Sign up ×
Stack Overflow is a community of 4.7 million programmers, just like you, helping each other. Join them; it only takes a minute:

Hello i have a problem that i don't know how to solve. The problem is that I even don't know how to google about it. I've already spent hours on the internet finding the solution, but didn't succeeded. The situation is like this:

I have String, lets say:

NSString *string = @"aąbcčdeęėfghiįjzž";

my result has to be like this:

NSString *string = @"aabccdeeefghiujzz";

So if you understood i have to do this:

replace ą with a

replace č with c

replace ė with e

replace ę with e

and so on..

Maybe anyone could help me? i have an answer but it's not very optimized, i am hoping for some more convenient solution.

Thanks in advance!

share|improve this question
This might help you:… – Luke May 24 '12 at 14:10
Thanks for your help! But Dave DeLong solution is the best that i saw. – Lukas May 25 '12 at 6:56

4 Answers 4

up vote 10 down vote accepted

Let the frameworks do the conversion for you:

NSString *blah = @"aąbcčdeęėfghiįjzž";
NSData *data = [blah dataUsingEncoding:NSASCIIStringEncoding allowLossyConversion:YES];
NSString *newblah = [[NSString alloc] initWithData:data encoding:NSASCIIStringEncoding];
NSLog(@"new: %@", newblah);

This logs:

new: aabccdeeefghiijzz
share|improve this answer
Ugh… I like how easy that is, but wow does it feel like black magic. Is that behavior reliable? – Jeffery Thomas May 24 '12 at 20:33
@JefferyThomas according to the documentation, this is why the method exists. So yes, I'd say it's reliable. :) – Dave DeLong May 24 '12 at 20:36
That is nice. I'm sorry, I should have RTFM'd before asking. – Jeffery Thomas May 24 '12 at 20:38
@JefferyThomas s'all good. the frameworks are huge, and it takes a long time to become familiar with all the fun little ins and outs. I keep finding neat little things all the time. – Dave DeLong May 24 '12 at 20:39
Wow, thats easy! Super, thanks for your help! – Lukas May 25 '12 at 4:36

This will work:

NSString *str = @"aąbcčdeęėfghiįjzž";
NSLog(@"%@", str);
NSMutableString *s = [[str decomposedStringWithCompatibilityMapping] mutableCopy];
NSUInteger pos = 0;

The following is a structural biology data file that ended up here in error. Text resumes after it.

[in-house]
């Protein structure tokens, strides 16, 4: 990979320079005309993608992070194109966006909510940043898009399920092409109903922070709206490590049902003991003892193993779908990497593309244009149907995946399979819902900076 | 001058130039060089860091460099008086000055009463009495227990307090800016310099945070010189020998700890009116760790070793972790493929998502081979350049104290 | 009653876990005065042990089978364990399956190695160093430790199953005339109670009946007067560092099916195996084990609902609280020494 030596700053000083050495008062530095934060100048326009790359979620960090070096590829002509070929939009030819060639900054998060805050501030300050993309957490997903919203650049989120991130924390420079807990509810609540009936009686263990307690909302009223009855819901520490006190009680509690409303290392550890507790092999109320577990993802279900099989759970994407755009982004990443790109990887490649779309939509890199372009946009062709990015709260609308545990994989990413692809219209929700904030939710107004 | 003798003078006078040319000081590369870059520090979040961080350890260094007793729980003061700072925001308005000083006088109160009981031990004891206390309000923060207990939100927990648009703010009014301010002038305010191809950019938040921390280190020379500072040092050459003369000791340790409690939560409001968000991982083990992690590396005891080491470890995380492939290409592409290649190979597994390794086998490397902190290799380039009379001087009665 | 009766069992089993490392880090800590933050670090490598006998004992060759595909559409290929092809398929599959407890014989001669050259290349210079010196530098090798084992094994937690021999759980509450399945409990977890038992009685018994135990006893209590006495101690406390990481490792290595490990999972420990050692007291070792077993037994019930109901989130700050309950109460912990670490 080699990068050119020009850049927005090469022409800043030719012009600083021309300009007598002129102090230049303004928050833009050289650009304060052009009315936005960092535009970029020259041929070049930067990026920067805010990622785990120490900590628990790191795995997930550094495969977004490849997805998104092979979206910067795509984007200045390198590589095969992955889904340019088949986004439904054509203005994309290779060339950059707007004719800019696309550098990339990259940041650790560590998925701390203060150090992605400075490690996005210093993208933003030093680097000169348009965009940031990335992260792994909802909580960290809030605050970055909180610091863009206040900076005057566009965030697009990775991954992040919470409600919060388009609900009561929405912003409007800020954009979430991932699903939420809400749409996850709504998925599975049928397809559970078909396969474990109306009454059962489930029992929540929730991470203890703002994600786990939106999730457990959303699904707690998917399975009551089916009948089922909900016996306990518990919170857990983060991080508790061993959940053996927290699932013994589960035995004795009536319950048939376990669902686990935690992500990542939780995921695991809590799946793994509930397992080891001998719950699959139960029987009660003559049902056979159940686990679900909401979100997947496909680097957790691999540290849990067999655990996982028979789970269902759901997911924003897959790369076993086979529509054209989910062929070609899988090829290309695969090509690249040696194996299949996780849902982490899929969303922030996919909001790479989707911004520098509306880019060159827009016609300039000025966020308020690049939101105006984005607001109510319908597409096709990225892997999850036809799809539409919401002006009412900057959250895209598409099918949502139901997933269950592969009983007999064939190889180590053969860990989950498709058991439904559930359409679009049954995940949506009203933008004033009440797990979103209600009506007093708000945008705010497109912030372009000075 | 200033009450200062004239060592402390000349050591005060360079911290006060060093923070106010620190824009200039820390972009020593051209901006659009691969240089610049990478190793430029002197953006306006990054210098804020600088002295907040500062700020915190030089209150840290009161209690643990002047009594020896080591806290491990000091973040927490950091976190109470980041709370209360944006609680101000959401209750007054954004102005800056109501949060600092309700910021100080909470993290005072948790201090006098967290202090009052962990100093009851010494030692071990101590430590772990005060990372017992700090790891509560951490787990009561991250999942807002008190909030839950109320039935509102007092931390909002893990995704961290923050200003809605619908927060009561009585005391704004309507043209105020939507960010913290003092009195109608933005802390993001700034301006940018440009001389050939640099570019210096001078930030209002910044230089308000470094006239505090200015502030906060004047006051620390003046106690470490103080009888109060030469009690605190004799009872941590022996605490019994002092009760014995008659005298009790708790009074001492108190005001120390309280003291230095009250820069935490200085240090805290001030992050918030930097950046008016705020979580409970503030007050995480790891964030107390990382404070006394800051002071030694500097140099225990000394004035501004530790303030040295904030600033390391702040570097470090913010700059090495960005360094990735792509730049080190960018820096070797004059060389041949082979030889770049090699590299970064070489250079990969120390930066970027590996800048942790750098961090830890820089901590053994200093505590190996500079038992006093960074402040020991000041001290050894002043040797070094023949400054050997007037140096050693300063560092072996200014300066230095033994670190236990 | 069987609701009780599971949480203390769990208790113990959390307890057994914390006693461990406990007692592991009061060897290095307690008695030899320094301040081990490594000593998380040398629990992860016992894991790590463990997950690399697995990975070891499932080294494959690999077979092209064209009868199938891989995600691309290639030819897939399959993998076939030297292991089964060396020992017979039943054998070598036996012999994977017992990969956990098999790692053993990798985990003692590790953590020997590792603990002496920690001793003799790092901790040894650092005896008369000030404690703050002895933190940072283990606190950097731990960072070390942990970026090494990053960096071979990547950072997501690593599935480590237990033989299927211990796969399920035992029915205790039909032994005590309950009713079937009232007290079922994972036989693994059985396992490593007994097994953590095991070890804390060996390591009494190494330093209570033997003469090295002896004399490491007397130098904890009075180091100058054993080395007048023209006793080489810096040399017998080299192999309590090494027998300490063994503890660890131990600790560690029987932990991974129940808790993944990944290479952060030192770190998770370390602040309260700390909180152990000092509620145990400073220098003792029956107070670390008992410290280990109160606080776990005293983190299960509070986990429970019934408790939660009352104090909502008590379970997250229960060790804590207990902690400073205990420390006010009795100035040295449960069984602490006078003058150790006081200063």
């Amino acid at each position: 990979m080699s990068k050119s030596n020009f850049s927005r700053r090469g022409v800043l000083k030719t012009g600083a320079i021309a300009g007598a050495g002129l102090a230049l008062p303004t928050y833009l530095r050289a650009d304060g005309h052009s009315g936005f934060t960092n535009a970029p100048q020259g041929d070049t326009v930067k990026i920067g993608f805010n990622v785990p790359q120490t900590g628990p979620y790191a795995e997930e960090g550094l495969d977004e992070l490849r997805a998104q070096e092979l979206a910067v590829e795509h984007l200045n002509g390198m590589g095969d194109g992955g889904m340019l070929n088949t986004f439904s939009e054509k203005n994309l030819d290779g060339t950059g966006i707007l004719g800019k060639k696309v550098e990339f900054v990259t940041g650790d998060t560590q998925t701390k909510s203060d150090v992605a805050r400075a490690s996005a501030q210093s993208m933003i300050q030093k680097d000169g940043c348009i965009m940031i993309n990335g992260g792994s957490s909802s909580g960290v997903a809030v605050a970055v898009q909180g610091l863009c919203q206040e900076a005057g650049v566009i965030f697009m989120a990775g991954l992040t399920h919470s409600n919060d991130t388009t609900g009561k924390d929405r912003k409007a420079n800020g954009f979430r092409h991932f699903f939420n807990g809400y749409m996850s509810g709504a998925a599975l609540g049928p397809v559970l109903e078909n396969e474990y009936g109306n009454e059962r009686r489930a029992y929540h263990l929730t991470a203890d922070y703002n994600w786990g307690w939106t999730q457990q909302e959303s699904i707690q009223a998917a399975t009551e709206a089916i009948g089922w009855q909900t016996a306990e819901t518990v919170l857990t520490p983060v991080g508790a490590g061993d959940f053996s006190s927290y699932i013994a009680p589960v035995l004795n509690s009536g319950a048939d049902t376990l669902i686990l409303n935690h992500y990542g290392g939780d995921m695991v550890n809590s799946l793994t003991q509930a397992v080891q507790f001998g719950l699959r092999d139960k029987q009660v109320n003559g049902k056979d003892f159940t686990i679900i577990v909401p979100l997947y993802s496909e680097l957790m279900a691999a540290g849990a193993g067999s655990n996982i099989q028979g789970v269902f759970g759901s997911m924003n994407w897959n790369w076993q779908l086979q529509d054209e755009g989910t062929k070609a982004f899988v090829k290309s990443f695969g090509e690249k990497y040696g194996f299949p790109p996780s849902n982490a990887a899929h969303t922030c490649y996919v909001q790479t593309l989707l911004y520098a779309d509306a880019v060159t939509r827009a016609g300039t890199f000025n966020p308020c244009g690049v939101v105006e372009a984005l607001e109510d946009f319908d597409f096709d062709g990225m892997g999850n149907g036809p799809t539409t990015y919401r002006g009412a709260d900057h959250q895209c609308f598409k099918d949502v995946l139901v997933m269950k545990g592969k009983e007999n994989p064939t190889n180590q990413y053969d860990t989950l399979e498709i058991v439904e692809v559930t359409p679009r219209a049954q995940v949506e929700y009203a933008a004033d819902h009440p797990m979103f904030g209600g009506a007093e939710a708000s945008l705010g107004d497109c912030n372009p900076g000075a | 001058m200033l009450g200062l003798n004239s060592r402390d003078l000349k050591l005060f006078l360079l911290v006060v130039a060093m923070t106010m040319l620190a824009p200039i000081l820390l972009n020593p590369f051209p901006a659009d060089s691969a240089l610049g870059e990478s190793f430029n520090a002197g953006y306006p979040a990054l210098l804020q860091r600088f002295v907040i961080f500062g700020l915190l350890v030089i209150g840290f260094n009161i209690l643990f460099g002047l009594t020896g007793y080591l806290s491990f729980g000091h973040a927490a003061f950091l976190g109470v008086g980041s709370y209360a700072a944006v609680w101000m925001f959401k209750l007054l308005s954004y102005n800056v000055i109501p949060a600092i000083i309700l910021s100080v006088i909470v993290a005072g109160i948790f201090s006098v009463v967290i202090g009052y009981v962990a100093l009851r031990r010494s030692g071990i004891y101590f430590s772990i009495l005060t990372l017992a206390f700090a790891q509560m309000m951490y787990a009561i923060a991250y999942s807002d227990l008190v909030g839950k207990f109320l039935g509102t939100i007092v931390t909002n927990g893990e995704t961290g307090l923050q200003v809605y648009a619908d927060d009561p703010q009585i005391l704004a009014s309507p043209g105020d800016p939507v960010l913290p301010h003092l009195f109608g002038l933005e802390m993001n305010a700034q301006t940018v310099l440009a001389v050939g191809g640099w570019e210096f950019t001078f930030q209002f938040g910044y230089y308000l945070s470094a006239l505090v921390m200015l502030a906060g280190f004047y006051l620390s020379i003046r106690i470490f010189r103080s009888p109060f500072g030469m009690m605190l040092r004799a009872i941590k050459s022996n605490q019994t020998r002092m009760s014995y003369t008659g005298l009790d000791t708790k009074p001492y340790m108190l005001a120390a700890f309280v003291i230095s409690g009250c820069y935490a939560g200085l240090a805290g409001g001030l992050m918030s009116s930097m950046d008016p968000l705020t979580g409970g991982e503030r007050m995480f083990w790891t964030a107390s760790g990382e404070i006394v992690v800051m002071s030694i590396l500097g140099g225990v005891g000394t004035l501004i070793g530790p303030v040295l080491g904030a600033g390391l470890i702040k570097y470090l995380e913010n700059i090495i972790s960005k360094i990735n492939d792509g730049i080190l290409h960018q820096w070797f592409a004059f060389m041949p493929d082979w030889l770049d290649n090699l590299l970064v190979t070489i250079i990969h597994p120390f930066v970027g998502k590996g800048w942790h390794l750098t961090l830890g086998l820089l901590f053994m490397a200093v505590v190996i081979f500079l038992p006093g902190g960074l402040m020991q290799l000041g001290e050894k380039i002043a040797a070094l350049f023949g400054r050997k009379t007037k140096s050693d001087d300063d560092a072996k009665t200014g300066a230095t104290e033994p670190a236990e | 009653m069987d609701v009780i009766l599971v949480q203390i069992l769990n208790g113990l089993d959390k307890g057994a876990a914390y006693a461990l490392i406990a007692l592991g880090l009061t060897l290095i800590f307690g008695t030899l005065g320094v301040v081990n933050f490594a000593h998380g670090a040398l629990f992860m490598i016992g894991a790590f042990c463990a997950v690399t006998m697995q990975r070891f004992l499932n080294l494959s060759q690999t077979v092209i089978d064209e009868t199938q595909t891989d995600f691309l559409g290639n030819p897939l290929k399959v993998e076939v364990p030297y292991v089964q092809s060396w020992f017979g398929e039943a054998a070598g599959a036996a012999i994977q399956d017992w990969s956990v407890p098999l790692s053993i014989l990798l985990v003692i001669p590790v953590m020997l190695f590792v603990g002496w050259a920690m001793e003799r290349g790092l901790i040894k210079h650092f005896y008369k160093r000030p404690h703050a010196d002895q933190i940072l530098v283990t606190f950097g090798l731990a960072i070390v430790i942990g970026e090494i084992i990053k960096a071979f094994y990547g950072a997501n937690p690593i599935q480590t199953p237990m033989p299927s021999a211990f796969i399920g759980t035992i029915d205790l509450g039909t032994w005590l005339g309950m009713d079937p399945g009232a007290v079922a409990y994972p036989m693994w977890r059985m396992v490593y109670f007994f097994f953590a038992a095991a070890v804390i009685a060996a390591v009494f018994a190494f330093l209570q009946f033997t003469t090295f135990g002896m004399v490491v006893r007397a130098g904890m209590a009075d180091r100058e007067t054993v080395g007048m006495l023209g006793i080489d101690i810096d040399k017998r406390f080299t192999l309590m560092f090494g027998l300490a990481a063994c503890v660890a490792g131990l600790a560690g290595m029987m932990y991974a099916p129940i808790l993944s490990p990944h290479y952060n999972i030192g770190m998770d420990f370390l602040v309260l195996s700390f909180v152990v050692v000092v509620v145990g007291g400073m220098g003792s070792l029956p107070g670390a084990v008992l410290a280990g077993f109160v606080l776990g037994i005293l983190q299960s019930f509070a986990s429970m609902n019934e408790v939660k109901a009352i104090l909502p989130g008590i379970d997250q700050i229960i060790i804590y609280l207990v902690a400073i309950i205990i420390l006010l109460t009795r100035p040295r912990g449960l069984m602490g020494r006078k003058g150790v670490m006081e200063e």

while(pos < s.length) {
    NSRange r = [s rangeOfComposedCharacterSequenceAtIndex:pos];
    if (r.location == NSNotFound) break;
    pos = ++r.location;
    if (r.length == 1) continue;
    [s deleteCharactersInRange:r];
NSLog(@"%@", s);

The idea is to first decompose each character with diacritical mark into a sequence of its base character and a sequence of Unicode combining diacritical marks (that's done by decomposedStringWithCompatibilityMapping), then go through the string, and remove all such marks one by one (that's what the loop does).

share|improve this answer
Clever approach. – Dave DeLong May 24 '12 at 20:22
@DaveDeLong Thanks! I like yours, too, - the idea to shoehorn the string into ASCII and pull it back is very cute. – dasblinkenlight May 24 '12 at 20:33

I can offer only this:

[string stringByReplacingOccurrencesOfString:@"ą" withString:@"a"];

and so on...

share|improve this answer

Dave DeLong answer will replace "æ" with "ae" and "ß" with "s", but won't replace ligatures œ, ij, ff, fi, fl, ffi, ffl, ſt, st, ...

An improved solution is to add three lines of mapping to handle everything fine:

blah = [blah stringByReplacingOccurrencesOfString:@"Œ" withString:@"OE"];
blah = [blah stringByReplacingOccurrencesOfString:@"œ" withString:@"oe"];
blah = [blah precomposedStringWithCompatibilityMapping];

NSData *data = [blah dataUsingEncoding:NSASCIIStringEncoding allowLossyConversion:YES];
NSString *newblah = [[NSString alloc] initWithData:data encoding:NSASCIIStringEncoding];
share|improve this answer

Your Answer


By posting your answer, you agree to the privacy policy and terms of service.

Not the answer you're looking for? Browse other questions tagged or ask your own question.